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Elected officials receive chiding over library process

Willingdon South should never have been in the mix says advocate

City of Powell River Council was told not to consider locating anything on the gravel pile known as Willingdon South without seeking voter assent through referendum.

At the Thursday, September 18, council meeting, prior to the adoption of Crossroads Village Shopping Centre proposal as the library site specified in the November 15 referendum, Willingdon Watch Group spokesperson Elaine Teichgraber gave councillors a stern warning.

“For those of you who don’t know yet, council has chosen the former Brick building, in the shopping area known as Crossroads Village, as the location for a new library,” Teichgraber said. “Although council has made this decision, Willingdon Watch would like to point out that the issues of Willingdon South and the restrictive covenant are still unresolved. We saved that historic waterfront from the library this time, but what might be next?”

Teichgraber said that from the time the land was given to the people in 1963, to the time a former municipal council attached a restrictive covenant to it in 1979, and up until the day of the council meeting she was speaking at, over a span of 51 years, developers have attempted to benefit from this property for their own interests. She said Willingdon Watch believes it is inevitable it will happen again.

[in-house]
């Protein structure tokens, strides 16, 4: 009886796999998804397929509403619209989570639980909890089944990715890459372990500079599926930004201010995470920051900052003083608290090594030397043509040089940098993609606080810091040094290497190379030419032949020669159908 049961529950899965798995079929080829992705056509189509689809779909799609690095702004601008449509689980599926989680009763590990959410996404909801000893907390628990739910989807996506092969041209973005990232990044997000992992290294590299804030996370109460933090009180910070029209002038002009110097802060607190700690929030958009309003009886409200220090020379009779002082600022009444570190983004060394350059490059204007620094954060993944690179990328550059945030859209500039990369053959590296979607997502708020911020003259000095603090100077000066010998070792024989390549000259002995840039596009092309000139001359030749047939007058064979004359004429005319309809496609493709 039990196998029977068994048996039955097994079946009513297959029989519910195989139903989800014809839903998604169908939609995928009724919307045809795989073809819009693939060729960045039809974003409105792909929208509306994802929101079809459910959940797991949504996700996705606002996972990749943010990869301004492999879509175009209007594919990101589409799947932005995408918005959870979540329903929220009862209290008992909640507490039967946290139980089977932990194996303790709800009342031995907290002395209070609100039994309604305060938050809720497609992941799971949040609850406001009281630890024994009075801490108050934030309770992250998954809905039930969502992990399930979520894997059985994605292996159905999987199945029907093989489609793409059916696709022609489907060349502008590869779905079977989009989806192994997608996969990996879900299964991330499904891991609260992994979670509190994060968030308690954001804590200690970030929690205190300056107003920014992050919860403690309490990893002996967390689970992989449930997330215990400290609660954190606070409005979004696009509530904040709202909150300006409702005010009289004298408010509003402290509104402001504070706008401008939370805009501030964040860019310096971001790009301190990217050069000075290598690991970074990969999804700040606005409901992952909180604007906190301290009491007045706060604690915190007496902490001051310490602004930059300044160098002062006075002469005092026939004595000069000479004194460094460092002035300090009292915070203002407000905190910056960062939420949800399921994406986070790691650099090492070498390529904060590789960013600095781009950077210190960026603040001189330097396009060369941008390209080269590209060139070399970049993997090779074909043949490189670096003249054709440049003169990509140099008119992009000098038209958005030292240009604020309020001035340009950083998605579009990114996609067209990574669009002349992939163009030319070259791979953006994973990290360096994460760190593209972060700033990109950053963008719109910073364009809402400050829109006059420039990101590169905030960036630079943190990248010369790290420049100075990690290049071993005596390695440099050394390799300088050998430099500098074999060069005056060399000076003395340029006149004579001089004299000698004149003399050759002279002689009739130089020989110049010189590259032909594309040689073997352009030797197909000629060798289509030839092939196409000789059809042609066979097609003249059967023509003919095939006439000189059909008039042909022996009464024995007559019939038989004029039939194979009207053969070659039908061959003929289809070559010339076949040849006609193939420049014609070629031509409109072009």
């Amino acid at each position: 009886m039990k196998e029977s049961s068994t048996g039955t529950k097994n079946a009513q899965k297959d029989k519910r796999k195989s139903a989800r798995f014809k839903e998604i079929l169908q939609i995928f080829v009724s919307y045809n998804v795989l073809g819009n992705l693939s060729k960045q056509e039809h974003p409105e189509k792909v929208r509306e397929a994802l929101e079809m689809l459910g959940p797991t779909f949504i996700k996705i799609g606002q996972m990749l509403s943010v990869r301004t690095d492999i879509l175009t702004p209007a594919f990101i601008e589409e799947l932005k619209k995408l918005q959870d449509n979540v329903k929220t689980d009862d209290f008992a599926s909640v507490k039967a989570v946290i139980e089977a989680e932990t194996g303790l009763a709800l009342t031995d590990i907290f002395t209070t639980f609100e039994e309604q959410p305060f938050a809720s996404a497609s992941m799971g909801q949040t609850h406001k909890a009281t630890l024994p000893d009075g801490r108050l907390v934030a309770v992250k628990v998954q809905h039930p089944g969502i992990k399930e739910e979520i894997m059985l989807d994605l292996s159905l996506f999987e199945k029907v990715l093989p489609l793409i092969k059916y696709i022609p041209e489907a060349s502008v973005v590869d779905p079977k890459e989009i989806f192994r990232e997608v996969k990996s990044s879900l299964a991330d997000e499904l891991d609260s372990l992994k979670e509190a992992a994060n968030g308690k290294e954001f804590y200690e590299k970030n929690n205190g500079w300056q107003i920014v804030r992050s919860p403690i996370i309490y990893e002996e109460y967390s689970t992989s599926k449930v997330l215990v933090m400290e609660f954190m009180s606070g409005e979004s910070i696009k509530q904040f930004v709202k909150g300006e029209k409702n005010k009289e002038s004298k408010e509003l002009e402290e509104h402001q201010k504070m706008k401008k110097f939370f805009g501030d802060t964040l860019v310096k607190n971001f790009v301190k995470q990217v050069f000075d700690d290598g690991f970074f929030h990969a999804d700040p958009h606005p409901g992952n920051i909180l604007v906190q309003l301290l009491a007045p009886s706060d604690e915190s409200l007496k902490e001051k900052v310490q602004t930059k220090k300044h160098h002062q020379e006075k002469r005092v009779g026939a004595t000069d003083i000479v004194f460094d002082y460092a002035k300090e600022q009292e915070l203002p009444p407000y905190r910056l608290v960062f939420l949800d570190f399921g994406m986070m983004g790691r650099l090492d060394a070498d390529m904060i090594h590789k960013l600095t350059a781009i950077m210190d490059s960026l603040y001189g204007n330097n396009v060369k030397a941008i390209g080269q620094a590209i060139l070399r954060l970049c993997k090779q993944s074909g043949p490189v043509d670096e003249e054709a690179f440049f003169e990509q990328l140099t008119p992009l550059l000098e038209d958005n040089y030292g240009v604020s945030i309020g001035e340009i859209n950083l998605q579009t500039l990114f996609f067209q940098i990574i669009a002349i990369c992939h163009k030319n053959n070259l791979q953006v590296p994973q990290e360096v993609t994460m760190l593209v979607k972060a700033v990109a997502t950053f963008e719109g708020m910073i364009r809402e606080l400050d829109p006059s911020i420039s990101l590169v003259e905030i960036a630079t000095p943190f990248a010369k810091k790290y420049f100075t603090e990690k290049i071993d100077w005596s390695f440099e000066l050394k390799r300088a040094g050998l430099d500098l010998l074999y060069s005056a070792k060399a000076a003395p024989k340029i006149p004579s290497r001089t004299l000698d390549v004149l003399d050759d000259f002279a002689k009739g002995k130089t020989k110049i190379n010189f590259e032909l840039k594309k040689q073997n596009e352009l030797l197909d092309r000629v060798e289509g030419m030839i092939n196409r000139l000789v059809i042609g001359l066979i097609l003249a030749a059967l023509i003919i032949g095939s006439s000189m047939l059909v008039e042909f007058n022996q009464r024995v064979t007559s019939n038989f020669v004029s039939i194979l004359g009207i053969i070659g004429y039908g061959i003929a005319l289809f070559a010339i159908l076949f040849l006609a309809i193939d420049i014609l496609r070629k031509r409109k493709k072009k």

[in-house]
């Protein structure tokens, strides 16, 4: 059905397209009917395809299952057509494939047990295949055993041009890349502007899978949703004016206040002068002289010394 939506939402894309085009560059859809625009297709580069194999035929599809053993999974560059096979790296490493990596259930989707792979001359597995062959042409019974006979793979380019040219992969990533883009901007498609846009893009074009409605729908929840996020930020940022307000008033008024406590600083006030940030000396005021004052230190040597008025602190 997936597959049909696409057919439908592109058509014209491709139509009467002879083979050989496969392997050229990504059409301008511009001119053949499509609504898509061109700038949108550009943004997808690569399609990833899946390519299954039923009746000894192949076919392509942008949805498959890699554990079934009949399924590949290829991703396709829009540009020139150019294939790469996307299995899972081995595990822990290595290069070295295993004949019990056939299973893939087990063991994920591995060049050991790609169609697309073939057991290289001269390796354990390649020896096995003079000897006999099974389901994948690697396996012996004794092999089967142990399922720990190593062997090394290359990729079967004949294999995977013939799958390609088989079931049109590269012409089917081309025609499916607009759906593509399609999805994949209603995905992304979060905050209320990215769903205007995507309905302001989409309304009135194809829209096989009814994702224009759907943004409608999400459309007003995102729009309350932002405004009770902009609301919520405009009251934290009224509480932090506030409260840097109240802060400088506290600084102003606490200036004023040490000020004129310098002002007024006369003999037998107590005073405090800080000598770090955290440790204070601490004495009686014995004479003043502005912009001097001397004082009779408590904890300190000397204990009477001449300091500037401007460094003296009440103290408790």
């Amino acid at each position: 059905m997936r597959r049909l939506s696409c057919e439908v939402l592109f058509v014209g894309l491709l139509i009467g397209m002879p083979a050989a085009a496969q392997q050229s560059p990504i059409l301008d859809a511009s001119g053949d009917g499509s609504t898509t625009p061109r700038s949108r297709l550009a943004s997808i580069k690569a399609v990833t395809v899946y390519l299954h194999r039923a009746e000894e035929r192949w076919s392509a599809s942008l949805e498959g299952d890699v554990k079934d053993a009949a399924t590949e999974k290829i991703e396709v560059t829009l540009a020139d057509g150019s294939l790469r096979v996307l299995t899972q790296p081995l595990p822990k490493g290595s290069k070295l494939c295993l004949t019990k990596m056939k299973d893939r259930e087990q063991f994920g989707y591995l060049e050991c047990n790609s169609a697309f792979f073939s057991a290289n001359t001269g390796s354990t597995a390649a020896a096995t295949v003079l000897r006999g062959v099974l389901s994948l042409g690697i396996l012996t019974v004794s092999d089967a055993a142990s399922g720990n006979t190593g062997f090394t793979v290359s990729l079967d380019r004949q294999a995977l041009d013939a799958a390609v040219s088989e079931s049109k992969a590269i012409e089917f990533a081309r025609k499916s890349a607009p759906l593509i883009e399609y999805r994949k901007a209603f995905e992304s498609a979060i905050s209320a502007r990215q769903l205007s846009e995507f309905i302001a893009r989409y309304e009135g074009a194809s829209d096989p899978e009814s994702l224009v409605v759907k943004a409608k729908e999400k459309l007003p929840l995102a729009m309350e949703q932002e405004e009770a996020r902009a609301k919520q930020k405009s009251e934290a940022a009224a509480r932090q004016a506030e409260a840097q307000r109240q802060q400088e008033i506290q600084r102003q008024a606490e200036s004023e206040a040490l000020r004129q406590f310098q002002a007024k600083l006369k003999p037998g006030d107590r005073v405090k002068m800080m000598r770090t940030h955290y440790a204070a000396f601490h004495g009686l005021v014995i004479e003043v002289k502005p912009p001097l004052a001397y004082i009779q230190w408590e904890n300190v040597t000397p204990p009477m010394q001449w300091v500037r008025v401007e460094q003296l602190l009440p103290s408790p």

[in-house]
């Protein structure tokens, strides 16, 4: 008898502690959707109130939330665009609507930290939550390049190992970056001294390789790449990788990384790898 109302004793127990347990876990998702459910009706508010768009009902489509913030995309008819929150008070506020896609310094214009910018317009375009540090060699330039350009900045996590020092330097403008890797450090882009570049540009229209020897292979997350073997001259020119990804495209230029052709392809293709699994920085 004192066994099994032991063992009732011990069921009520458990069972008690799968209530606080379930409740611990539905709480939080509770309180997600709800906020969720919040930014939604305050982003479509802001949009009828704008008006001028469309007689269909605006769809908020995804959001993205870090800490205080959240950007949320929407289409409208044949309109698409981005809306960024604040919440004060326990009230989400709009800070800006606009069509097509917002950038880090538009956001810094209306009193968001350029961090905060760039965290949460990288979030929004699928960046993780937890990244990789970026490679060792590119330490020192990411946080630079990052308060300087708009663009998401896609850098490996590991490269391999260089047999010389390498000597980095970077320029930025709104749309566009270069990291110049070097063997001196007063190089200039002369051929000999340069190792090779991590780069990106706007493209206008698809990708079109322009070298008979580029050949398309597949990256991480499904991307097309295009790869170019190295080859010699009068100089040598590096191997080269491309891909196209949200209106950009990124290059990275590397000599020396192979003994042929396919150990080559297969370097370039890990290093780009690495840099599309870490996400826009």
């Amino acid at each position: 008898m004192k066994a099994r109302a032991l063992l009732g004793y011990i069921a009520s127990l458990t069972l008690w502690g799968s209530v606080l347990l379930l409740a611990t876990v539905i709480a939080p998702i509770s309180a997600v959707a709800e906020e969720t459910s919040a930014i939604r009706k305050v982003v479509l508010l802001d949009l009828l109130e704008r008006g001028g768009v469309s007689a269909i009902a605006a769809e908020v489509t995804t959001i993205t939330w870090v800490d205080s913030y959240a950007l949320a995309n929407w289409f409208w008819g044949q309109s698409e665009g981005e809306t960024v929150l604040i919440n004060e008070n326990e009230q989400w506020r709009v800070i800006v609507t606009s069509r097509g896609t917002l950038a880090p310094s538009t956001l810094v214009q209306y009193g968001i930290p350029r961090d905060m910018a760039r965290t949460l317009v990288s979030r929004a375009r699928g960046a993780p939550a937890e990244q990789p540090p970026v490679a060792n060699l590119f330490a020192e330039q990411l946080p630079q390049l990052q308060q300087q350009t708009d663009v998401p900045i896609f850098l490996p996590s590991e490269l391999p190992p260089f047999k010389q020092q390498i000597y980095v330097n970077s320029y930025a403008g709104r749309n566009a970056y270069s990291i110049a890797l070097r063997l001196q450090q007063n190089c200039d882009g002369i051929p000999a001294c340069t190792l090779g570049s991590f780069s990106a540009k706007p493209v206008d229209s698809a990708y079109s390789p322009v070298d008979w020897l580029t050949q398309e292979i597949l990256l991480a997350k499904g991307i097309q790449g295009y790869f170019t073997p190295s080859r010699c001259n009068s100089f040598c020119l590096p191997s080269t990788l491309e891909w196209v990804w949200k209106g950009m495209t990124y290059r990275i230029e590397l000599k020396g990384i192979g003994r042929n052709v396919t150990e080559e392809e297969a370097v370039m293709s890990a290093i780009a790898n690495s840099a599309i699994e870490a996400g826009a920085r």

She wondered how “one iota of consideration” could have been given to a proposal affecting a park with a restrictive covenant. A restrictive covenant, by definition, should make changes to parks forbidden, she said.

“This type of regulation would have saved the city thousands of dollars and the controversy over Willingdon South would never have been an issue,” she said. “We ask council to come up with a bylaw whereby parks with restrictive covenants cannot be altered or removed except by a majority referendum vote of the electorate. This would ensure voters would have their say and would also send the message that parks with covenants are not easy pickings.”

Teichgraber said she hopes the current and the next city council works swiftly to ensure parks with restrictive covenants are given special consideration. She added the citizens of Powell River should never have had to go through three years of fighting over Willingdon South.

“It is a park with a restrictive covenant,” she said. “No one, not even council, should be allowed to change that unless the voters say so.”

Mayor Dave Formosa said he wanted to make a correction to Teichgraber’s address to city council.

“Council has not yet resolved the library location issue,” he said.